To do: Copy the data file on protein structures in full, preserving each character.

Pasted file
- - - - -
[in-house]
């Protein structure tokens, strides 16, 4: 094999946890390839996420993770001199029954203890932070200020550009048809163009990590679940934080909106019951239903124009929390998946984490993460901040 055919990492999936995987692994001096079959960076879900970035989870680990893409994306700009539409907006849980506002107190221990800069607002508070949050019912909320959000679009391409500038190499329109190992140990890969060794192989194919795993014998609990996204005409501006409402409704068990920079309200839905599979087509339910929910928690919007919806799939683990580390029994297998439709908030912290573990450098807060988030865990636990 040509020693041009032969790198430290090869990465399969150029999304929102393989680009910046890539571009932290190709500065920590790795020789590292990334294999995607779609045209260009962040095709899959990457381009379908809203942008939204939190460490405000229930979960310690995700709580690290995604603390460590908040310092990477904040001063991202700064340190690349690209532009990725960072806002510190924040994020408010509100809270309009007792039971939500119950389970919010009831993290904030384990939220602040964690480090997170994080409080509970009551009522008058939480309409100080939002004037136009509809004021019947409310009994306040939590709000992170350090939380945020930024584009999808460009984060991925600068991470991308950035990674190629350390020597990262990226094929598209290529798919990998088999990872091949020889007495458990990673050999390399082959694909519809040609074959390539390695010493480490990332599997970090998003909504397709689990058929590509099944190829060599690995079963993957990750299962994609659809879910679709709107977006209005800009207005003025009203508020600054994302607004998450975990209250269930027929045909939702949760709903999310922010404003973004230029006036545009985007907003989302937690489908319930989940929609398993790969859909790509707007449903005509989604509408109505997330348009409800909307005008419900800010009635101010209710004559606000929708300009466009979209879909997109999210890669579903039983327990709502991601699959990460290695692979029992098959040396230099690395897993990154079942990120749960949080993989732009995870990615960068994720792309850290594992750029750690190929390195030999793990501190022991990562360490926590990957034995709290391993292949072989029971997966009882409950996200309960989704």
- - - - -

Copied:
[in-house]
């Protein structure tokens, strides 16, 4: 094999946890390839996420993770001199029954203890932070200020550009048809163009990590679940934080909106019951239903124009929390998946984490993460901040 055919990492999936995987692994001096079959960076879900970035989870680990893409994306700009539409907006849980506002107190221990800069607002508070949050019912909320959000679009391409500038190499329109190992140990890969060794192989194919795993014998609990996204005409501006409402409704068990920079309200839905599979087509339910929910928690919007919806799939683990580390029994297998439709908030912290573990450098807060988030865990636990 040509020693041009032969790198430290090869990465399969150029999304929102393989680009910046890539571009932290190709500065920590790795020789590292990334294999995607779609045209260009962040095709899959990457381009379908809203942008939204939190460490405000229930979960310690995700709580690290995604603390460590908040310092990477904040001063991202700064340190690349690209532009990725960072806002510190924040994020408010509100809270309009007792039971939500119950389970919010009831993290904030384990939220602040964690480090997170994080409080509970009551009522008058939480309409100080939002004037136009509809004021019947409310009994306040939590709000992170350090939380945020930024584009999808460009984060991925600068991470991308950035990674190629350390020597990262990226094929598209290529798919990998088999990872091949020889007495458990990673050999390399082959694909519809040609074959390539390695010493480490990332599997970090998003909504397709689990058929590509099944190829060599690995079963993957990750299962994609659809879910679709709107977006209005800009207005003025009203508020600054994302607004998450975990209250269930027929045909939702949760709903999310922010404003973004230029006036545009985007907003989302937690489908319930989940929609398993790969859909790509707007449903005509989604509408109505997330348009409800909307005008419900800010009635101010209710004559606000929708300009466009979209879909997109999210890669579903039983327990709502991601699959990460290695692979029992098959040396230099690395897993990154079942990120749960949080993989732009995870990615960068994720792309850290594992750029750690190929390195030999793990501190022991990562360490926590990957034995709290391993292949072989029971997966009882409950996200309960989704």